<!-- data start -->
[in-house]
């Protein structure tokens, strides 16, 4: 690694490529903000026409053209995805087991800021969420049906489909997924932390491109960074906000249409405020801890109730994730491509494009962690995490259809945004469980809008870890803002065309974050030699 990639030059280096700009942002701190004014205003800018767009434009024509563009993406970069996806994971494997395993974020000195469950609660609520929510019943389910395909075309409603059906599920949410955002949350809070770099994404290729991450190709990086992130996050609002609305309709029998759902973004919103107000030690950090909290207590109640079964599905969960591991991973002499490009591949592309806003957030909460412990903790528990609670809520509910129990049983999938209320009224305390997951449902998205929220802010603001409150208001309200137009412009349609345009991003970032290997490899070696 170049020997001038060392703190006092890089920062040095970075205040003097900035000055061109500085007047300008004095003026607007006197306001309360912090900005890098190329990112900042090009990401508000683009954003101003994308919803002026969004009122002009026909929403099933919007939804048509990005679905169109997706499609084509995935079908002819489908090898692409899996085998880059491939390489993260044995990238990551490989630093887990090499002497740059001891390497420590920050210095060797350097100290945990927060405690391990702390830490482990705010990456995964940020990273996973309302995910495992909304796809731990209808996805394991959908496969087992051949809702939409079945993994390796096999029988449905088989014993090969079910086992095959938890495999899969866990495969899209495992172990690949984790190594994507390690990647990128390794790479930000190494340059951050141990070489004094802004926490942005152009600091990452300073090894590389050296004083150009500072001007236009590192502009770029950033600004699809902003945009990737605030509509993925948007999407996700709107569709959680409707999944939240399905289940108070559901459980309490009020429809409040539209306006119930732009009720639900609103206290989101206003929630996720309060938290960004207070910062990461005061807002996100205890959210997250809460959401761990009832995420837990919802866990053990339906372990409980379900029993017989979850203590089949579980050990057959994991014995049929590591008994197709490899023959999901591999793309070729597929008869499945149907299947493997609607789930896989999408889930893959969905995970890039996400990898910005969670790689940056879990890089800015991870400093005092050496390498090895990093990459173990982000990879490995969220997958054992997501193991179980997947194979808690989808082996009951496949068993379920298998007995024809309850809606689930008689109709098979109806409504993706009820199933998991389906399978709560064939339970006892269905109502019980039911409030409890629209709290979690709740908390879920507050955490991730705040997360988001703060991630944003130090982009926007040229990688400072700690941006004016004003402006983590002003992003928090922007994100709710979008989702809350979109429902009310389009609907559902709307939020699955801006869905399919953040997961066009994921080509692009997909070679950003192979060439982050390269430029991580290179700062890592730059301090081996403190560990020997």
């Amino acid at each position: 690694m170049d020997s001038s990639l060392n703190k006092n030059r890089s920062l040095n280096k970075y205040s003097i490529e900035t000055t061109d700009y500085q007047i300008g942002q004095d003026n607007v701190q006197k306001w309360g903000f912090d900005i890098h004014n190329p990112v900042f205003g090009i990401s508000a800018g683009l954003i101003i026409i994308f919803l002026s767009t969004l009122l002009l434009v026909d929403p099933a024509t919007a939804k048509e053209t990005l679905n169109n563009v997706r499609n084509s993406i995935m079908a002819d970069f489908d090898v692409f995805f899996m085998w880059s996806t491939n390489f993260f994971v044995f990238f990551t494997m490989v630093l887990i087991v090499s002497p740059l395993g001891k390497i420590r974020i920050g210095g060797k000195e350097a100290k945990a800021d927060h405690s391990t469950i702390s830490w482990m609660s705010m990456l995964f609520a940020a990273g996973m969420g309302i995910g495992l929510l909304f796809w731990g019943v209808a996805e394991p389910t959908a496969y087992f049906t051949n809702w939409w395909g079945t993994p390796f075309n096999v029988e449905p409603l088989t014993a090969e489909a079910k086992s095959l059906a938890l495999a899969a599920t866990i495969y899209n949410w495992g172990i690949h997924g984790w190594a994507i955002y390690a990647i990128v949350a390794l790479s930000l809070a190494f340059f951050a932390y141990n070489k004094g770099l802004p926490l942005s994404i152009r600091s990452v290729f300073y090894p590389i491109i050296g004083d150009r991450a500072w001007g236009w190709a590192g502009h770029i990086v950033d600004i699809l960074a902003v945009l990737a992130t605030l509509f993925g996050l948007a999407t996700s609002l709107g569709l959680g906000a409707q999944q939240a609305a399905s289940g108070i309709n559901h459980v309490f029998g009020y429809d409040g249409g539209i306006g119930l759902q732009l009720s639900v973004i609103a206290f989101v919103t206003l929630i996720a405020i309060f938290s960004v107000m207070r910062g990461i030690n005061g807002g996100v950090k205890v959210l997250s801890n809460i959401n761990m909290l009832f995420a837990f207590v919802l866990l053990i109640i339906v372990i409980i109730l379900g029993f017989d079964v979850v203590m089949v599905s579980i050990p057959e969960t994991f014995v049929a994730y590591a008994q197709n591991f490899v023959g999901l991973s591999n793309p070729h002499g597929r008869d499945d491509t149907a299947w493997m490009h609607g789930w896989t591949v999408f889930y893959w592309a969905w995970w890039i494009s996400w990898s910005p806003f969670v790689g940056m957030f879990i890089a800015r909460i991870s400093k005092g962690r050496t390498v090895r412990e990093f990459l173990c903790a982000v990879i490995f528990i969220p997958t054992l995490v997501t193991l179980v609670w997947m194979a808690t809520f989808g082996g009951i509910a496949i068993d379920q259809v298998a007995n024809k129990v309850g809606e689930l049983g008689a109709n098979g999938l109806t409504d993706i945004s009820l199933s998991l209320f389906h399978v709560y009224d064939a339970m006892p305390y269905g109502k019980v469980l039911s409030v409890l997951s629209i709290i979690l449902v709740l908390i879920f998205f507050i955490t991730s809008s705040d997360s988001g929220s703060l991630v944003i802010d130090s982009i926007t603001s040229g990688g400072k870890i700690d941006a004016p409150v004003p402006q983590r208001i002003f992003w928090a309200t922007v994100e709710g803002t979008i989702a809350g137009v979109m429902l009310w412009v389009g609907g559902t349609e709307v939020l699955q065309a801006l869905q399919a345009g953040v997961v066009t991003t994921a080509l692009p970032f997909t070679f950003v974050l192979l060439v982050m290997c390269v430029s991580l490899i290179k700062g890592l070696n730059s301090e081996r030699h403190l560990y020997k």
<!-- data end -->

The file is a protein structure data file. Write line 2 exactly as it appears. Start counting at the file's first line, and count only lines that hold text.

């Protein structure tokens, strides 16, 4: 690694490529903000026409053209995805087991800021969420049906489909997924932390491109960074906000249409405020801890109730994730491509494009962690995490259809945004469980809008870890803002065309974050030699 990639030059280096700009942002701190004014205003800018767009434009024509563009993406970069996806994971494997395993974020000195469950609660609520929510019943389910395909075309409603059906599920949410955002949350809070770099994404290729991450190709990086992130996050609002609305309709029998759902973004919103107000030690950090909290207590109640079964599905969960591991991973002499490009591949592309806003957030909460412990903790528990609670809520509910129990049983999938209320009224305390997951449902998205929220802010603001409150208001309200137009412009349609345009991003970032290997490899070696 170049020997001038060392703190006092890089920062040095970075205040003097900035000055061109500085007047300008004095003026607007006197306001309360912090900005890098190329990112900042090009990401508000683009954003101003994308919803002026969004009122002009026909929403099933919007939804048509990005679905169109997706499609084509995935079908002819489908090898692409899996085998880059491939390489993260044995990238990551490989630093887990090499002497740059001891390497420590920050210095060797350097100290945990927060405690391990702390830490482990705010990456995964940020990273996973309302995910495992909304796809731990209808996805394991959908496969087992051949809702939409079945993994390796096999029988449905088989014993090969079910086992095959938890495999899969866990495969899209495992172990690949984790190594994507390690990647990128390794790479930000190494340059951050141990070489004094802004926490942005152009600091990452300073090894590389050296004083150009500072001007236009590192502009770029950033600004699809902003945009990737605030509509993925948007999407996700709107569709959680409707999944939240399905289940108070559901459980309490009020429809409040539209306006119930732009009720639900609103206290989101206003929630996720309060938290960004207070910062990461005061807002996100205890959210997250809460959401761990009832995420837990919802866990053990339906372990409980379900029993017989979850203590089949579980050990057959994991014995049929590591008994197709490899023959999901591999793309070729597929008869499945149907299947493997609607789930896989999408889930893959969905995970890039996400990898910005969670790689940056879990890089800015991870400093005092050496390498090895990093990459173990982000990879490995969220997958054992997501193991179980997947194979808690989808082996009951496949068993379920298998007995024809309850809606689930008689109709098979109806409504993706009820199933998991389906399978709560064939339970006892269905109502019980039911409030409890629209709290979690709740908390879920507050955490991730705040997360988001703060991630944003130090982009926007040229990688400072700690941006004016004003402006983590002003992003928090922007994100709710979008989702809350979109429902009310389009609907559902709307939020699955801006869905399919953040997961066009994921080509692009997909070679950003192979060439982050390269430029991580290179700062890592730059301090081996403190560990020997």